Cypriot Passport Bought by Shadowy Ally of Cambodian Interior Minister

A mysterious Chinese-Cambodian tycoon with ties to Interior Minister Sar Kheng purchased Cypriot citizenship in 2018, according to documents shared exclusively with Radio Free Asia by Al Jazeera as part of their Cyprus Papers investigation.

With a goatee beard and an impish demeanor, 33-year-old Chen Zhi makes for an unlikely “oknha,” the honorific title bestowed on businessmen who donate at least $500,000 to public works approved by the ruling Cambodian People’s Party.

Such sums are pocket change to the likes of Chen, one of a growing class of tycoons capitalizing on China’s Belt and Road Initiative, or BRI, which aims to improve commercial infrastructure linking China with the rest of the world.

Chen’s Prince Group of companies have invested more than $1 billion into corporate ventures across Cambodia, according to media reports. Evidence uncovered by RFA suggests he’s leveraged political connections in both Cambodia and his native China to make that happen.

Originally hailing from the Chinese city of Fujian, Chen became a naturalised Cambodian citizen in February 2014. The timing was perfect. Just five months earlier, Chinese President Xi Jinping had launched BRI, which unleashed a flood of Chinese capital into Cambodia, inflating a real estate bubble that has yet to burst.

A powerful friend in the shadows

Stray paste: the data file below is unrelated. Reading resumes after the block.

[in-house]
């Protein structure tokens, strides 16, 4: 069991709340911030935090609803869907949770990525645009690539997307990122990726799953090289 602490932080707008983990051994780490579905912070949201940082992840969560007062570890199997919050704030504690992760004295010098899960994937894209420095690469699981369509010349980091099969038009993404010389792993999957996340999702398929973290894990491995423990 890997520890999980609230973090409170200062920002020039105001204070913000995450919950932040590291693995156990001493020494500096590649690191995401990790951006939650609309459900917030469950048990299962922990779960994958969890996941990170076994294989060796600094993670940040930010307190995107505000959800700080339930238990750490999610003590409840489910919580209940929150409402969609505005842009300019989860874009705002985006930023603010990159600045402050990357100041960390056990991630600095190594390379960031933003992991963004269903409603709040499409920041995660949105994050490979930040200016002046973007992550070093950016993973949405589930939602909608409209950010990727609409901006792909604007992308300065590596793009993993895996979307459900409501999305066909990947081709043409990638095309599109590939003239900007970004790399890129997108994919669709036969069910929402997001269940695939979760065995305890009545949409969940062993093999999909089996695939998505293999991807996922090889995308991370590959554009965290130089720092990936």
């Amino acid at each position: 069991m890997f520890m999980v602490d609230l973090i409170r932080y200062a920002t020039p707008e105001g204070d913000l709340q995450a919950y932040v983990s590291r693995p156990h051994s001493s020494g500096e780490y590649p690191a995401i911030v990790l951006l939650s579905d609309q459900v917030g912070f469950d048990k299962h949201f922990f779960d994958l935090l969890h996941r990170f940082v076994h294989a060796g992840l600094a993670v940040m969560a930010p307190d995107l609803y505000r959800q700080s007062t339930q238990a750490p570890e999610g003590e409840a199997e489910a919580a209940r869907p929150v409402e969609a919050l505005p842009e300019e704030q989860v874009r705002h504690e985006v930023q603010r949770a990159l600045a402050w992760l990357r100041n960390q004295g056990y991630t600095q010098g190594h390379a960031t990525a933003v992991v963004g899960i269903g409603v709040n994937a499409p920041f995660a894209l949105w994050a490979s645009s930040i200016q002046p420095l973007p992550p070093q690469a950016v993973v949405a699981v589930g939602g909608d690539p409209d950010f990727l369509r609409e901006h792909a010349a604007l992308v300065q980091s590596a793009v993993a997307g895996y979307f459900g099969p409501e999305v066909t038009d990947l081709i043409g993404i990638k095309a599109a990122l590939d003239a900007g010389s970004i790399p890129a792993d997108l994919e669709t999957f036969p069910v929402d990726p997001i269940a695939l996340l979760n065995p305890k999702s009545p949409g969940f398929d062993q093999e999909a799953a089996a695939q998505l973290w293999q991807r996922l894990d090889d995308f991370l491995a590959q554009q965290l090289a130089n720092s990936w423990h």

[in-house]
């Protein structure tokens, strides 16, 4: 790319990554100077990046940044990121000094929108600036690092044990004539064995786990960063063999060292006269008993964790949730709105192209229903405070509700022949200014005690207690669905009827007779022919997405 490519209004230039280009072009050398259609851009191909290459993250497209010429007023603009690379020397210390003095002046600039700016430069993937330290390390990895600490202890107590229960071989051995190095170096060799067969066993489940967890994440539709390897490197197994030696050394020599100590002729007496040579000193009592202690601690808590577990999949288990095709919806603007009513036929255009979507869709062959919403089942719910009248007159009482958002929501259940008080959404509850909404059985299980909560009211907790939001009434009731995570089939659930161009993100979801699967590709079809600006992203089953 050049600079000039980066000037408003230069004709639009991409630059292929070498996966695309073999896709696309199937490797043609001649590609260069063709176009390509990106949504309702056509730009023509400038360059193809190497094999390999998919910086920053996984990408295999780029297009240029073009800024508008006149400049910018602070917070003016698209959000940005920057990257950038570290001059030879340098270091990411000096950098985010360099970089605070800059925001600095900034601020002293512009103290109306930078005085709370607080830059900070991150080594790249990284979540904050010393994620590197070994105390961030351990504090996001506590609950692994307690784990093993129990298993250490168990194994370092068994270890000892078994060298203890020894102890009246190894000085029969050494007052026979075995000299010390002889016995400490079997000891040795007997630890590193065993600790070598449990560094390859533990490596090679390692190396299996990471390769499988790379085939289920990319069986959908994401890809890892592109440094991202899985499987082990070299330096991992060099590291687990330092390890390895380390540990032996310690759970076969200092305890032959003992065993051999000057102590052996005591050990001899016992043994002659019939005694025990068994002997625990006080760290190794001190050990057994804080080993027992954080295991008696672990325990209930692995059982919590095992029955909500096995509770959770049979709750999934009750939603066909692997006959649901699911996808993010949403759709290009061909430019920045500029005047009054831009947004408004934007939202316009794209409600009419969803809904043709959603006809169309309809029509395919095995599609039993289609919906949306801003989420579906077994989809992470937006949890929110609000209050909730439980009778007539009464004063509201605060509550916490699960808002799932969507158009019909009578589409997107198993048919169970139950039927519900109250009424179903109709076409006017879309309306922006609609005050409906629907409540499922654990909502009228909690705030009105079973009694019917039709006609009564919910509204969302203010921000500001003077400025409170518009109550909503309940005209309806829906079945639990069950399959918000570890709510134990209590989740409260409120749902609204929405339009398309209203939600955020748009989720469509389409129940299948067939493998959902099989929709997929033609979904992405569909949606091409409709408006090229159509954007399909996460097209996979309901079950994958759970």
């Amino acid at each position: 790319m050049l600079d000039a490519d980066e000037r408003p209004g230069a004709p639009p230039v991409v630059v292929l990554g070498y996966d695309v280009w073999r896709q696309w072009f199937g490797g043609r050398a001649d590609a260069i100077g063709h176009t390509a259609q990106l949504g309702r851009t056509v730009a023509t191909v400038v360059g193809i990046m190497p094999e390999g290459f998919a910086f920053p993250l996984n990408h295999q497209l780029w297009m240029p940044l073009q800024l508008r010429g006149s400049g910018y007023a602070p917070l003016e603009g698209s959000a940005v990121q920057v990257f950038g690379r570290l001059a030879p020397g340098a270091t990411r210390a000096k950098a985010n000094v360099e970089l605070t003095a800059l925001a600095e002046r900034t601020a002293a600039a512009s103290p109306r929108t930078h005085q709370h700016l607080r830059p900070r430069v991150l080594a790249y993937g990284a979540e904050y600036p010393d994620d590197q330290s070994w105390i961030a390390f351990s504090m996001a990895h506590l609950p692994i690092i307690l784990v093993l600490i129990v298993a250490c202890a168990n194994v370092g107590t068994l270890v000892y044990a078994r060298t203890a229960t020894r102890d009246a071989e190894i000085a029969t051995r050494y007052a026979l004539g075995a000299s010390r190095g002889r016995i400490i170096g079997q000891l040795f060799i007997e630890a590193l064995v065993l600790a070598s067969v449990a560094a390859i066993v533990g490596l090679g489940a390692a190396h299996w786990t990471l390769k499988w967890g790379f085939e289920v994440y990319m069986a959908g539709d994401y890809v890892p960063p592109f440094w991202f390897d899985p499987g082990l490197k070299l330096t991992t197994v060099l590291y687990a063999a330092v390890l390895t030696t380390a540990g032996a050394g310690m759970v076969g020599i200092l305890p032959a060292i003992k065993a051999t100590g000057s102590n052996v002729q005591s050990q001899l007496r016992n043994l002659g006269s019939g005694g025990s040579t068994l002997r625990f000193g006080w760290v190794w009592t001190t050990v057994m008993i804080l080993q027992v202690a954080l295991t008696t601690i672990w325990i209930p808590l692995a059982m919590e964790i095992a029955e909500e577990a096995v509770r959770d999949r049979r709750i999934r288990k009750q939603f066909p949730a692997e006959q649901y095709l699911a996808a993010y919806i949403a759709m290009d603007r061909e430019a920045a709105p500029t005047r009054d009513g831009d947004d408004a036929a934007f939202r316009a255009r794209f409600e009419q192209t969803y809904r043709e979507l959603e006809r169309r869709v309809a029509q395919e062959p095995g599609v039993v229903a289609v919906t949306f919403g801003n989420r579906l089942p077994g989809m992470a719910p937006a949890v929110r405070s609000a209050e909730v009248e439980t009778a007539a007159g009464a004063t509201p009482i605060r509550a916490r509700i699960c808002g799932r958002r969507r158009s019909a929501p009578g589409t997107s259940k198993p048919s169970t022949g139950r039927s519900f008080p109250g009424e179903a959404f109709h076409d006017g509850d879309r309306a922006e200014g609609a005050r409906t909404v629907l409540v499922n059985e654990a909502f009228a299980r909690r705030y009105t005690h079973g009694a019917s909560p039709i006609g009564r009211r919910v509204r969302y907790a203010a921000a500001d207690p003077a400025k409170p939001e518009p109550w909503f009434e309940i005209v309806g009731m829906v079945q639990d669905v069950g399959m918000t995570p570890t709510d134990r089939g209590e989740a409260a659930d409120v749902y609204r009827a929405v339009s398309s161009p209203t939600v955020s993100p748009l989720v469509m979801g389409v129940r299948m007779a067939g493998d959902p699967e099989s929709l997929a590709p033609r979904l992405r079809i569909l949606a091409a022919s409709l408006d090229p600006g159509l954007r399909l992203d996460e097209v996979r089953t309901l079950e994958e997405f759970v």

Foreigners constitute the vast majority of buyers for condo units in the high-rises that have sprouted in Cambodian cities – many of them Chinese. While non-citizens are forbidden by law from buying land in Cambodia, Chen’s naturalized status means that his Prince Real Estate (Cambodia) Group has been able to make a fortune building and selling such units.

Evidence uncovered by RFA suggests Chen had a powerful silent partner in China involved the venture.

Marketing materials used by Prince Real Estate when it first set up shop in Cambodia point to a now-mothballed website that promoted its real estate offerings in the country from 2015 to 2018.

Archived versions of the site show in the bottom-left hand corner an Internet Content Provider, or ICP, license number. (Any website wishing to operate within China is required under Chinese law to apply for a unique ICP number from the Ministry of Industry and Information Technology or else find themselves blocked).

A search of the ministry’s official database revealed that the Prince Group’s domain name and ICP number matched. However, the database recorded them as having been registered by Chongqing Qijiang District Julong Industry, a construction and real estate company owned by Zhao Mozhang, a municipal official in the western Chinese metropolis of Chongqing.

A Phnom Penh proxy?